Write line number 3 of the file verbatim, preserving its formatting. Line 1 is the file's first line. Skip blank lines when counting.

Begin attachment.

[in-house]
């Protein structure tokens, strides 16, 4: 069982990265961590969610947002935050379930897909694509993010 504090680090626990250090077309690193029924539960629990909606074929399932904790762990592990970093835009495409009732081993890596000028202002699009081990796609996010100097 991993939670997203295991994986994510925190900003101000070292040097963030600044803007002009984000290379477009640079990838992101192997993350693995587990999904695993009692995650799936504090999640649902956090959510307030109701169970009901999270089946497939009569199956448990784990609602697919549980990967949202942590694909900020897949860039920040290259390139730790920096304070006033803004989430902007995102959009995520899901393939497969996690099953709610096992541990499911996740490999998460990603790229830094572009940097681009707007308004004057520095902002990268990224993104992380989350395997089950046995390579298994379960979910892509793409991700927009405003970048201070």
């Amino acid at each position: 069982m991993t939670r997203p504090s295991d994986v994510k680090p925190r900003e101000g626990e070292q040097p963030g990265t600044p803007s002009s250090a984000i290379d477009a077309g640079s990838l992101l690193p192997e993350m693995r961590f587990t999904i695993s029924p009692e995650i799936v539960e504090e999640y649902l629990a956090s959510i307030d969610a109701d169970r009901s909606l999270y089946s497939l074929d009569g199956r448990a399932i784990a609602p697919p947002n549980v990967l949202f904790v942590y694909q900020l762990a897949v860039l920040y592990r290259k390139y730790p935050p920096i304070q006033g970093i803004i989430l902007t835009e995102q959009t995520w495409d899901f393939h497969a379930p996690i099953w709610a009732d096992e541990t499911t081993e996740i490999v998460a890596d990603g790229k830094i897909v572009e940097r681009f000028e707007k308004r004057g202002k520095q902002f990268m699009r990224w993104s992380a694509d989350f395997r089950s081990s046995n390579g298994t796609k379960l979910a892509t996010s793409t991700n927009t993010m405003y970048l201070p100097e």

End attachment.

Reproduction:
């Amino acid at each position: 069982m991993t939670r997203p504090s295991d994986v994510k680090p925190r900003e101000g626990e070292q040097p963030g990265t600044p803007s002009s250090a984000i290379d477009a077309g640079s990838l992101l690193p192997e993350m693995r961590f587990t999904i695993s029924p009692e995650i799936v539960e504090e999640y649902l629990a956090s959510i307030d969610a109701d169970r009901s909606l999270y089946s497939l074929d009569g199956r448990a399932i784990a609602p697919p947002n549980v990967l949202f904790v942590y694909q900020l762990a897949v860039l920040y592990r290259k390139y730790p935050p920096i304070q006033g970093i803004i989430l902007t835009e995102q959009t995520w495409d899901f393939h497969a379930p996690i099953w709610a009732d096992e541990t499911t081993e996740i490999v998460a890596d990603g790229k830094i897909v572009e940097r681009f000028e707007k308004r004057g202002k520095q902002f990268m699009r990224w993104s992380a694509d989350f395997r089950s081990s046995n390579g298994t796609k379960l979910a892509t996010s793409t991700n927009t993010m405003y970048l201070p100097e």